The fact is that the vast, vast majority of the people in insurance are honest, ethical, truly looking out for the best interest of their clients, and essential for commerce. Yet, many people have long regarded the industry as a conspiracy designed to overcharge them and avoid paying legitimate claims. Just sit in a courtroom during jury voir dire and listen to their comments!

    The recent disclosures in New York, along with memories of Enron, WorldCom etc. will only fan the existing flames of suspicion and cynicism. Anything that may start to counteract those fears and perceptions will be beneficial to the industry, and to business in general.

  • October 22, 2004 at 1:11 am
    Joseph D Timmons says:
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    While I have a problem with contingents based solely on volume of business direct to a market, I must absolutely defend the contingent payment that is based on sound underwriting judgement. As a general agent with underwriting authority, I strive to put good business with the markets I represent. The contingent commission arrangement incents my staff to make those sound judgements. The market place will ultimately level the field between competing markets such that pricing to the insurance consumer is at its lowest level inspite of contingent underwriting agreement.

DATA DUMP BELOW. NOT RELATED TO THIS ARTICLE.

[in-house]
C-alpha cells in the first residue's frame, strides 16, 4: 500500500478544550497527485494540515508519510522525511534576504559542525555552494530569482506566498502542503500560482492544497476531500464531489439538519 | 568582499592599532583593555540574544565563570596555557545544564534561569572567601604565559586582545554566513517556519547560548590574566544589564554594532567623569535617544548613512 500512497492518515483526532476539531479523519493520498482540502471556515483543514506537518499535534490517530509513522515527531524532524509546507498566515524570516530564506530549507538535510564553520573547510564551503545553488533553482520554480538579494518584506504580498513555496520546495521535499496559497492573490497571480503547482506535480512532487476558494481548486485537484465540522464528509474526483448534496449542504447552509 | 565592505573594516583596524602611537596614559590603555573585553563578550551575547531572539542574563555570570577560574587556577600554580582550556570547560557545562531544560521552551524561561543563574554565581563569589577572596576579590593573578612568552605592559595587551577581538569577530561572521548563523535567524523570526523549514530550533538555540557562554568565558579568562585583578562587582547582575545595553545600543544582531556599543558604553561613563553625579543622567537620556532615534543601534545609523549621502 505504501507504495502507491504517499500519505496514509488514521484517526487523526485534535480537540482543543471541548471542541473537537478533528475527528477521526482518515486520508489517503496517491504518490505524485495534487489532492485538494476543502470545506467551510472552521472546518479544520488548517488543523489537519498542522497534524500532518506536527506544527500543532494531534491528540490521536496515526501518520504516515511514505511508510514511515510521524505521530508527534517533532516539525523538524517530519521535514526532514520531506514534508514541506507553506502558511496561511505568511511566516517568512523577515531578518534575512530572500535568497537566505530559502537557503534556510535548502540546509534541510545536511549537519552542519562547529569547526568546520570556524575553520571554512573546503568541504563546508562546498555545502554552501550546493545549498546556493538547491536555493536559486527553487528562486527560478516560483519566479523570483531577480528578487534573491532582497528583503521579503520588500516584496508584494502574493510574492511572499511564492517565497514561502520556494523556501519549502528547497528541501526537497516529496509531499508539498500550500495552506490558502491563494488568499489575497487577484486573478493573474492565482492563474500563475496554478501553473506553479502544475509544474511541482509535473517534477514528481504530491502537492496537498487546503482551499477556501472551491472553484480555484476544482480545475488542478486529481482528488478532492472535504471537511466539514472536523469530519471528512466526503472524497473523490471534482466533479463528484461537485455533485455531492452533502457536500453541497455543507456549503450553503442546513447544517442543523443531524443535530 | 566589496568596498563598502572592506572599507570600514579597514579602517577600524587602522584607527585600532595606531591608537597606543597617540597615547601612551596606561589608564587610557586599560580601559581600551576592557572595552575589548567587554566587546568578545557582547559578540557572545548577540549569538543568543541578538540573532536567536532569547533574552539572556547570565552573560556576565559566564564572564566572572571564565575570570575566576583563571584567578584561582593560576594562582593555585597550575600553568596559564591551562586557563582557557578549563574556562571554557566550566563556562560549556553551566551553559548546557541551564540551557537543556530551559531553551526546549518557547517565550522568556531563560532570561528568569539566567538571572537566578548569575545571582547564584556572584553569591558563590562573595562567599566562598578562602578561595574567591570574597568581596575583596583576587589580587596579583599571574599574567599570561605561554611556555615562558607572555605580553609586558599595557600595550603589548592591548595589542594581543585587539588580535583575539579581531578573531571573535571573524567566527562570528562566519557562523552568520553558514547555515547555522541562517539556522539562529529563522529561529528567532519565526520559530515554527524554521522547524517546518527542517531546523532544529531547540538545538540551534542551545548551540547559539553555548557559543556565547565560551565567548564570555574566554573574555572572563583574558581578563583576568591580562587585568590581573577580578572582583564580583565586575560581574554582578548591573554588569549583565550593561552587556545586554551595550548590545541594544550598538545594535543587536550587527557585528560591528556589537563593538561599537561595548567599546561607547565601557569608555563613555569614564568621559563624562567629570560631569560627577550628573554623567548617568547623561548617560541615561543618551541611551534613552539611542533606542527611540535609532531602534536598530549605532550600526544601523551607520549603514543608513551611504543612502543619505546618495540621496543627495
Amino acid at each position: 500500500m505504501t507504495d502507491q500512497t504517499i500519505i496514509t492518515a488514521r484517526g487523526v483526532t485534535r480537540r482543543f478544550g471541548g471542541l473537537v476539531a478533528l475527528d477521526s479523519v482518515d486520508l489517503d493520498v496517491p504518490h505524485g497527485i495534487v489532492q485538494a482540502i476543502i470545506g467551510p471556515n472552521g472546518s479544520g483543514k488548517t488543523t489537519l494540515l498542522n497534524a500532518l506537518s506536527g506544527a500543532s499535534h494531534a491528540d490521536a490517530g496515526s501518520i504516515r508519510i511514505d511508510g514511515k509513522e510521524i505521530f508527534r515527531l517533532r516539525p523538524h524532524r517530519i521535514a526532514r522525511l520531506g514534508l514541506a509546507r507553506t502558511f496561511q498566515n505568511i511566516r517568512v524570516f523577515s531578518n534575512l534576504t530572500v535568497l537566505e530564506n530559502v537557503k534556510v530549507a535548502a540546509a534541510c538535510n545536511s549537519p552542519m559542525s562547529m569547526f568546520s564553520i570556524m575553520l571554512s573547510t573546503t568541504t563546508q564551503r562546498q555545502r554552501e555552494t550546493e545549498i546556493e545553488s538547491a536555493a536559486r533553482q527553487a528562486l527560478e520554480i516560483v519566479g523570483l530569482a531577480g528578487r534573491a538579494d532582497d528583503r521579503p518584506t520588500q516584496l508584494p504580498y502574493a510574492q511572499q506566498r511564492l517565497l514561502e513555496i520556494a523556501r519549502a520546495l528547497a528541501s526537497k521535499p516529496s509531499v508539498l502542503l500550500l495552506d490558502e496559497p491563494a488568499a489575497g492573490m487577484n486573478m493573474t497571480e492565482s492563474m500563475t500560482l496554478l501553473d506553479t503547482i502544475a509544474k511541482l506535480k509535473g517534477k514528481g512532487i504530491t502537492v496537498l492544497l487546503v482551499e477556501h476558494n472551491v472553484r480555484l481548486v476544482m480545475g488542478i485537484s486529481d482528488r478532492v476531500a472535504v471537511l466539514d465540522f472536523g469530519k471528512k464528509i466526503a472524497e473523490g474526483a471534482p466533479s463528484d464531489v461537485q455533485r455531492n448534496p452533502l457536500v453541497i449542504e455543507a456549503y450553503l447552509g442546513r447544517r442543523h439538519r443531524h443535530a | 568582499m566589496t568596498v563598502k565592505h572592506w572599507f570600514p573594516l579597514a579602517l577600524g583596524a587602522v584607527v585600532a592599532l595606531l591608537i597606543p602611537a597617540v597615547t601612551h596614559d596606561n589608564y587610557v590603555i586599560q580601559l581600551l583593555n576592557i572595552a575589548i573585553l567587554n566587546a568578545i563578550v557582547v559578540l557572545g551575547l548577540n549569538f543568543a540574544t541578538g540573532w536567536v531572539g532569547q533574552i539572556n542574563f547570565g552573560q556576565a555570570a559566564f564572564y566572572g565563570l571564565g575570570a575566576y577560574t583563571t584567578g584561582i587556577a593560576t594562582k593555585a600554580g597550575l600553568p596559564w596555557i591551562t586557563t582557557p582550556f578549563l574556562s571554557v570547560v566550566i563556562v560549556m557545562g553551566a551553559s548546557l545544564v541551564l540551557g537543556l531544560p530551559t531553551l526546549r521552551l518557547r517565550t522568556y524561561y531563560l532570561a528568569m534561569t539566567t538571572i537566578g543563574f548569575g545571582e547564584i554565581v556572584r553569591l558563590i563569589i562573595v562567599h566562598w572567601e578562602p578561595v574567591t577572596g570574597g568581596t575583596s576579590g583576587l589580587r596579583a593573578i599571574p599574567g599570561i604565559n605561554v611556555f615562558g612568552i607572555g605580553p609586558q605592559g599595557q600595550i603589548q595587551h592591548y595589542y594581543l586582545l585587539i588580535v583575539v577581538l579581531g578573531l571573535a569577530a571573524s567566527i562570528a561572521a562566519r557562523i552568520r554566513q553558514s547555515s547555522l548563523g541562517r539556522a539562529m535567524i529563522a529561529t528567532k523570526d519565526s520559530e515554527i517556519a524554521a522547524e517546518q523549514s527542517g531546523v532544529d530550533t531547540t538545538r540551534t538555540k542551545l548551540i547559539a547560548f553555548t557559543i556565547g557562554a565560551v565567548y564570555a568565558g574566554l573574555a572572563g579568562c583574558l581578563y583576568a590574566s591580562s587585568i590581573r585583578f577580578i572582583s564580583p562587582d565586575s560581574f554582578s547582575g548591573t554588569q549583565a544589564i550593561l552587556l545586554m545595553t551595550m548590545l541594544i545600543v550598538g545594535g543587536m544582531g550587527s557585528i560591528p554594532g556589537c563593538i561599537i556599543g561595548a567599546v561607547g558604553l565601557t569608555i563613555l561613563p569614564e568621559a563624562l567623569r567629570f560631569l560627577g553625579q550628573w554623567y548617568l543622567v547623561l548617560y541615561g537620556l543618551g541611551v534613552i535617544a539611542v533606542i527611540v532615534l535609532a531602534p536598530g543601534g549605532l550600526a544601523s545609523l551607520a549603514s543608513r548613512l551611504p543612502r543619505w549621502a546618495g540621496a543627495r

If the insurance producers that have such arrangements available lose that incentive, the insurance consumer will ultimately pay a higher price for coverage because I, as a business owner cannot afford to write the business at breakeven or with a slight amount of profit, expecting to be compensated on the back side with a contingent payment based on sound underwriting decisions. I will have to insist on a higher commission level from the market I underwrite on behalf of in order to provide that service. That additional cost is just passed on to the insurance buyer. I no longer have the incentive to make good underwriting judgements, thus the insurer may have worse loss ratios and again need to raise rates to pay for the losses.